Small law firms can set up effective ‘Chinese walls’, says judge


Partington: Litigants cannot choose their opponents’ lawyers

It is wrong to suggest that ‘Chinese walls’ set up by small law firms to prevent confidentiality breaches will “never be effective”, a judge has ruled.

His Honour Judge Hacon, sitting in the Intellectual Property Enterprise Court, acknowledged that there was “a higher risk that an information barrier in a small firm will be less developed and therefore less effective than one in a large firm”.

But he continued: “It does not follow that a disclosure barrier in a small firm can never be effective. It depends of the facts.”

HHJ Hacon was ruling on an application for an injunction by the claimants in a claim for infringement of a registered design to prevent the defendant’s solicitors, Virtuoso Legal, from acting in the case, because they had previously acted for another company similarly sued by the claimants.

The court heard in Glencairn IP Holdings v Product Specialities (trading as Final Touch) [2019] EWHC 1733 (IPEC), that Glencairn made and sold glassware.

It launched proceedings against Dartington Crystal, represented by Virtuoso, for infringement of a registered design of a whisky glass in September 2018. This action was settled in January 2019 following mediation.

In November 2018, Glencairn launched the current action against Final Touch, for infringement of the registered design and also infringement of an EU trade mark for a whisky glass and for passing off.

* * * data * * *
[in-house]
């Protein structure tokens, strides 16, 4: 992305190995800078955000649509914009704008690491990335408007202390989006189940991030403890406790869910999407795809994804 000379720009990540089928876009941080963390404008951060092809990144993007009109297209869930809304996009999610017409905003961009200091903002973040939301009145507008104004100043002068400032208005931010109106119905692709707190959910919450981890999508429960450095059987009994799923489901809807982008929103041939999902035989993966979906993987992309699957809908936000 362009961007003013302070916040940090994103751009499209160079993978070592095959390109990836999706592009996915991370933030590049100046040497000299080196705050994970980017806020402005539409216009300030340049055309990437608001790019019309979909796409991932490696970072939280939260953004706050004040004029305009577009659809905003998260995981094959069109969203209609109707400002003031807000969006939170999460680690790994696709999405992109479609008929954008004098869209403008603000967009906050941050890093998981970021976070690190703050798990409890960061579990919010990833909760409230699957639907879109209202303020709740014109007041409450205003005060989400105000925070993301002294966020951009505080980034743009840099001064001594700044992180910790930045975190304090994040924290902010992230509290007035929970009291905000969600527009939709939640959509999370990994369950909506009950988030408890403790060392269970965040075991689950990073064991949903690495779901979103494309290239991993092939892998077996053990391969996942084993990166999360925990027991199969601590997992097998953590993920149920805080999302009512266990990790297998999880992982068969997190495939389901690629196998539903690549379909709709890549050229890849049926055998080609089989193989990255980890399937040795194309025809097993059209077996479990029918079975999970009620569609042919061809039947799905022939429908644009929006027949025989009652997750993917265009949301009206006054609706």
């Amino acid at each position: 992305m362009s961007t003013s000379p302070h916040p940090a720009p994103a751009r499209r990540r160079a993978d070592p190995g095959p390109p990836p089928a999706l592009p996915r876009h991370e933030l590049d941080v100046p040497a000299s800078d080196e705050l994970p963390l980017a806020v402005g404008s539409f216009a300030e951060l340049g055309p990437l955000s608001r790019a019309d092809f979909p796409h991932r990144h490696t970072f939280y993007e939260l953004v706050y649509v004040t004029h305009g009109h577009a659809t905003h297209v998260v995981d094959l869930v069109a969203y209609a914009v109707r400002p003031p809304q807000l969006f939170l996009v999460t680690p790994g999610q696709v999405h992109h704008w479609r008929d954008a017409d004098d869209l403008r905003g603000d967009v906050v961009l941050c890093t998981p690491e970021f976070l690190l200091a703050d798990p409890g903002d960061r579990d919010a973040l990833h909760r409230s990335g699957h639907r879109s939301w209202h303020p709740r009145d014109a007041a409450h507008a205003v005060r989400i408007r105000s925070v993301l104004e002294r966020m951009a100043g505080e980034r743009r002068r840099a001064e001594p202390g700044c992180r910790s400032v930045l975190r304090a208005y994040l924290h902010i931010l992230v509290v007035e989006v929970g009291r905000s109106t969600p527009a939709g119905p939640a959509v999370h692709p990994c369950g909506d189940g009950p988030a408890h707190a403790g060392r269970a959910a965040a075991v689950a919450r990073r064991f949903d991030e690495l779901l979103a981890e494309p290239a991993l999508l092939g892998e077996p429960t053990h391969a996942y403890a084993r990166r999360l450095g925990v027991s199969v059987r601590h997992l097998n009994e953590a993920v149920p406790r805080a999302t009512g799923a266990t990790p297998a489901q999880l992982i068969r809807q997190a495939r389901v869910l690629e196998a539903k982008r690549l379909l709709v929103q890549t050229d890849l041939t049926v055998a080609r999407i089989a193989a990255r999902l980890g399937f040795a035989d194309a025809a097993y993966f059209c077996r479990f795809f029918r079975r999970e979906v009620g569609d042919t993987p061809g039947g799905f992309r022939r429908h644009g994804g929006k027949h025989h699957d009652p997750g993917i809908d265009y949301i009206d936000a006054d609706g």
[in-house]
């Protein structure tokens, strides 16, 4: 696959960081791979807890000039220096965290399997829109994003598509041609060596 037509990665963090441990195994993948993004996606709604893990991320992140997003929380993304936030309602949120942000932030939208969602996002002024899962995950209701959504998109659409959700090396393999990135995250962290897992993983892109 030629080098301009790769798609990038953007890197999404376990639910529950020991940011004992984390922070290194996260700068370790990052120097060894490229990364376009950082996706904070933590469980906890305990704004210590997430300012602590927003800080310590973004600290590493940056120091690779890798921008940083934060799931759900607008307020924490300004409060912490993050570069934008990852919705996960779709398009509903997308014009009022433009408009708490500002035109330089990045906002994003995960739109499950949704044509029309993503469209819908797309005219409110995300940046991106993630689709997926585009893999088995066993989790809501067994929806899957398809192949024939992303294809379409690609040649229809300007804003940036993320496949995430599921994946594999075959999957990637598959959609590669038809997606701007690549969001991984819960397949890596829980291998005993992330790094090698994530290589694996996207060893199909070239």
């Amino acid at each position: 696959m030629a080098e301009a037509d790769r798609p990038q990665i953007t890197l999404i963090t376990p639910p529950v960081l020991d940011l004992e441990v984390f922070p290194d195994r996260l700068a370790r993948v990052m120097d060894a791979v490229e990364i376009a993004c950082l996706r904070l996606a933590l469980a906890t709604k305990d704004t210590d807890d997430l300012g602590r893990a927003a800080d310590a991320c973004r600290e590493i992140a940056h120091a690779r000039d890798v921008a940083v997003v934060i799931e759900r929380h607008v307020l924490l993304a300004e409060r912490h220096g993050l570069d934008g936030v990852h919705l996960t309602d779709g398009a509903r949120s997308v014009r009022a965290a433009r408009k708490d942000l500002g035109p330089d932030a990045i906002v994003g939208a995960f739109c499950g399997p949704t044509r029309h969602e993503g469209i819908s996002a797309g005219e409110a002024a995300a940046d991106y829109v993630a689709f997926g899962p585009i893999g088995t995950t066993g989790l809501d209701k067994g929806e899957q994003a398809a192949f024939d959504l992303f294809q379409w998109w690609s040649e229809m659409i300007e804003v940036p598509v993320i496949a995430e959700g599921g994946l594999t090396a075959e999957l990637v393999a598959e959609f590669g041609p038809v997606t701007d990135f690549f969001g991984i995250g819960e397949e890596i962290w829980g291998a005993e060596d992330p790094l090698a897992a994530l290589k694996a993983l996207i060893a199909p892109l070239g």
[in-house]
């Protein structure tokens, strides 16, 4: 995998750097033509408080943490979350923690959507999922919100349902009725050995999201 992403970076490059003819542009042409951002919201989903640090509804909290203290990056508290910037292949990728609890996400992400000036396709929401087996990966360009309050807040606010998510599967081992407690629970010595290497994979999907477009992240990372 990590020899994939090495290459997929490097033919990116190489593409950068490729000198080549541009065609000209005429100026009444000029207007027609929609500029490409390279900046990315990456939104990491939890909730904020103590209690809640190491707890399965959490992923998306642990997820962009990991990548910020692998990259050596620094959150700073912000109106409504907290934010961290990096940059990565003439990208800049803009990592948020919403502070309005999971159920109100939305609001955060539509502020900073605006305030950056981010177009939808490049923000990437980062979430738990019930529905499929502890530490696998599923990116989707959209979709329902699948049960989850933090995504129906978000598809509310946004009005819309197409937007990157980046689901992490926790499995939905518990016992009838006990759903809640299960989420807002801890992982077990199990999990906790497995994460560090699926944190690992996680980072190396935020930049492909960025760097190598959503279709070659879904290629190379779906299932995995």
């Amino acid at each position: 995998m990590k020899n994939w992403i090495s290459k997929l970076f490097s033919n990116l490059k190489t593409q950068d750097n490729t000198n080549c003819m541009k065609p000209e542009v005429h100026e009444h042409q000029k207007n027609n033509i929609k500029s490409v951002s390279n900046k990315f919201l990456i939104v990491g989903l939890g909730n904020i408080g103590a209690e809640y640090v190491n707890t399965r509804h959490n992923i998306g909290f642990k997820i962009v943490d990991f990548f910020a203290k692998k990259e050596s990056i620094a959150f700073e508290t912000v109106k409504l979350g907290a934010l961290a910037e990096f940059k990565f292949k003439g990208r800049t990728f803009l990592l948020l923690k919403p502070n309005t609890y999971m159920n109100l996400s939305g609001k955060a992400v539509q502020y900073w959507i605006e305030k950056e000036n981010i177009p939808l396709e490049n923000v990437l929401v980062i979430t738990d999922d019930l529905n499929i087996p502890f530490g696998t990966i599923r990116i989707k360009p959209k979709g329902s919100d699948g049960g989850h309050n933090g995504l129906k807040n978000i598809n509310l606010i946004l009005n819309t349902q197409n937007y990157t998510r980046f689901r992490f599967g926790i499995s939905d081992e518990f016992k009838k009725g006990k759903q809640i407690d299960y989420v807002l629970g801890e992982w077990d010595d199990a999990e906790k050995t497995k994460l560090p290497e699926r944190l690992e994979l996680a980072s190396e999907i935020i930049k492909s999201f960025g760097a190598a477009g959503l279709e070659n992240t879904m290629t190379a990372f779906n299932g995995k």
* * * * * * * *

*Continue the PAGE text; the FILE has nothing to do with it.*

Virtuoso acted for First Touch too and, by the time of the Dartington mediation, decided it would not be appropriate for the Dartington team to be involved in the Final Touch litigation, and set up an information barrier.

Philip Partington, who led the Dartington team, emailed Glencairn’s lawyers, Stobbs IP, stating that he and his colleagues would not be acting for Final Touch and a Chinese Wall had been implemented.

Stobbs considered this to be “inadequate” and doubted whether “any set up between the Dartington and Final Touch teams at Virtuoso could be effective”. Stobbs asked Virtuoso to cease to act for Final Touch, which it refused to do.

HHJ Hacon said counsel for Glencairn argued that there was a risk that confidential information might be passed by Virtuoso to Final Touch.

Among other reasons, this was because Virtuoso was a “small firm” and Elizabeth Ward, principal of Virtuoso, was “likely to have been privy to this confidential information”.

It was argued that the Dartington team may have discussed the earlier litigation with colleagues, and one of its members, who had now left Virtuoso, worked on both cases.

Although the Dartington team was based mainly in the London office of Virtuoso, one of its lawyers was based in Leeds, the firm’s other office and the location of the Final Touch team.

The judge accepted Ms Ward’s evidence that none of the team working for Final Touch had “any knowledge” of the confidential terms of the settlement.

“The likelihood of any confidential information at all being passed to Final Touch is very low,” HHJ Hacon said.

“It may also be that any prejudice caused to Glencairn would only be significant if the entirety of the settlement agreement were disclosed and I believe that to be extremely unlikely, to the point of being fanciful.”

HHJ Hacon said that said there would “without doubt” be prejudice to Final Touch if the injunction was granted preventing Virtuoso from acting.